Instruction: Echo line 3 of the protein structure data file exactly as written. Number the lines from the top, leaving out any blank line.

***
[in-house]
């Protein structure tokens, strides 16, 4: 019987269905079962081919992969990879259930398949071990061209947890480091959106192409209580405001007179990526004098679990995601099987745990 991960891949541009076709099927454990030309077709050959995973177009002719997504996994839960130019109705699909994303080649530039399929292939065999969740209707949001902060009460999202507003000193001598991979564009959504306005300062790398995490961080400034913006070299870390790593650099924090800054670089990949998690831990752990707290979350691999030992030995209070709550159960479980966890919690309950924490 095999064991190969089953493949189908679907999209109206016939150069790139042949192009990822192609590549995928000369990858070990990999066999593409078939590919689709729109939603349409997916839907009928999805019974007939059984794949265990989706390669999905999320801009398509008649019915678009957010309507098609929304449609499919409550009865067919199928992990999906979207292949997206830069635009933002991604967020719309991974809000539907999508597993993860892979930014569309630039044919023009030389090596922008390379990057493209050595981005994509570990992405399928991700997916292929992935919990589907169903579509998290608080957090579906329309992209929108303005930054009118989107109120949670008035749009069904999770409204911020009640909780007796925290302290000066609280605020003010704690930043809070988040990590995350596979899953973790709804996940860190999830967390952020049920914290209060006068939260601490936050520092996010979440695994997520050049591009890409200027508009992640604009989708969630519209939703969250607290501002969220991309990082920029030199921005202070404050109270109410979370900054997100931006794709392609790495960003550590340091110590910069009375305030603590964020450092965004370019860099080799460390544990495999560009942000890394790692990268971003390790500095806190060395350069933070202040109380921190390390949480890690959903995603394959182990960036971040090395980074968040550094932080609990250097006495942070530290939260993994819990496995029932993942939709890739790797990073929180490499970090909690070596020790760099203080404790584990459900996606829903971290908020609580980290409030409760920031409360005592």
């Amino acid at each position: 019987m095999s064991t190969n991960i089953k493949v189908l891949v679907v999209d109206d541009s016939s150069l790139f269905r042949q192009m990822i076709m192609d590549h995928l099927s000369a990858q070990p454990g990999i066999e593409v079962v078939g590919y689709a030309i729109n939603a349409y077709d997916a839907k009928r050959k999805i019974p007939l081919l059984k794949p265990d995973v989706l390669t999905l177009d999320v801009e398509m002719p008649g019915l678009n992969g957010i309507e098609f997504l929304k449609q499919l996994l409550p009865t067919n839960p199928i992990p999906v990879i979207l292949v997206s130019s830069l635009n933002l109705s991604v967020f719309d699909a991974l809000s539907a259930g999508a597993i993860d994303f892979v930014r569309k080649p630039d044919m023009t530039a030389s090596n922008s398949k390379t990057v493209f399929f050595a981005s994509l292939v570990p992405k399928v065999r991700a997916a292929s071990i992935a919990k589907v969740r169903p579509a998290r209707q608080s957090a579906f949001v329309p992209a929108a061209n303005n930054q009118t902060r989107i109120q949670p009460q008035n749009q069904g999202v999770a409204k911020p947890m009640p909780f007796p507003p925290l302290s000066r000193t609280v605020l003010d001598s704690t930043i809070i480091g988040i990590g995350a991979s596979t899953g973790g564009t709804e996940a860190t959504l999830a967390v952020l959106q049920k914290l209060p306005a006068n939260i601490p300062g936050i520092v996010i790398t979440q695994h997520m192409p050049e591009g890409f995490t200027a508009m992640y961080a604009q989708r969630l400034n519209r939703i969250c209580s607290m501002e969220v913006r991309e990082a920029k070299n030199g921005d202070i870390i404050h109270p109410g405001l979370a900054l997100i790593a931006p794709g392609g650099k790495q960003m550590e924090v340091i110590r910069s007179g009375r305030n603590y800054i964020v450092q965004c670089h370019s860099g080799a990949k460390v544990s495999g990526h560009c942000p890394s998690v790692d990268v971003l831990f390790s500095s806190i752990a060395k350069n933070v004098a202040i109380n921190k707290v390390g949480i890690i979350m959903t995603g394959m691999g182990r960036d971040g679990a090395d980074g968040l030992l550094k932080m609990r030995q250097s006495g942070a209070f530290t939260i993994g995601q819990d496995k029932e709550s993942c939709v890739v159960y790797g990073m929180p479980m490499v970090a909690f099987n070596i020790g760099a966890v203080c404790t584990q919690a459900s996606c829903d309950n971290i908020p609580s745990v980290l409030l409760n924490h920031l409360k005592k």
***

């Amino acid at each position: 019987m095999s064991t190969n991960i089953k493949v189908l891949v679907v999209d109206d541009s016939s150069l790139f269905r042949q192009m990822i076709m192609d590549h995928l099927s000369a990858q070990p454990g990999i066999e593409v079962v078939g590919y689709a030309i729109n939603a349409y077709d997916a839907k009928r050959k999805i019974p007939l081919l059984k794949p265990d995973v989706l390669t999905l177009d999320v801009e398509m002719p008649g019915l678009n992969g957010i309507e098609f997504l929304k449609q499919l996994l409550p009865t067919n839960p199928i992990p999906v990879i979207l292949v997206s130019s830069l635009n933002l109705s991604v967020f719309d699909a991974l809000s539907a259930g999508a597993i993860d994303f892979v930014r569309k080649p630039d044919m023009t530039a030389s090596n922008s398949k390379t990057v493209f399929f050595a981005s994509l292939v570990p992405k399928v065999r991700a997916a292929s071990i992935a919990k589907v969740r169903p579509a998290r209707q608080s957090a579906f949001v329309p992209a929108a061209n303005n930054q009118t902060r989107i109120q949670p009460q008035n749009q069904g999202v999770a409204k911020p947890m009640p909780f007796p507003p925290l302290s000066r000193t609280v605020l003010d001598s704690t930043i809070i480091g988040i990590g995350a991979s596979t899953g973790g564009t709804e996940a860190t959504l999830a967390v952020l959106q049920k914290l209060p306005a006068n939260i601490p300062g936050i520092v996010i790398t979440q695994h997520m192409p050049e591009g890409f995490t200027a508009m992640y961080a604009q989708r969630l400034n519209r939703i969250c209580s607290m501002e969220v913006r991309e990082a920029k070299n030199g921005d202070i870390i404050h109270p109410g405001l979370a900054l997100i790593a931006p794709g392609g650099k790495q960003m550590e924090v340091i110590r910069s007179g009375r305030n603590y800054i964020v450092q965004c670089h370019s860099g080799a990949k460390v544990s495999g990526h560009c942000p890394s998690v790692d990268v971003l831990f390790s500095s806190i752990a060395k350069n933070v004098a202040i109380n921190k707290v390390g949480i890690i979350m959903t995603g394959m691999g182990r960036d971040g679990a090395d980074g968040l030992l550094k932080m609990r030995q250097s006495g942070a209070f530290t939260i993994g995601q819990d496995k029932e709550s993942c939709v890739v159960y790797g990073m929180p479980m490499v970090a909690f099987n070596i020790g760099a966890v203080c404790t584990q919690a459900s996606c829903d309950n971290i908020p609580s745990v980290l409030l409760n924490h920031l409360k005592k």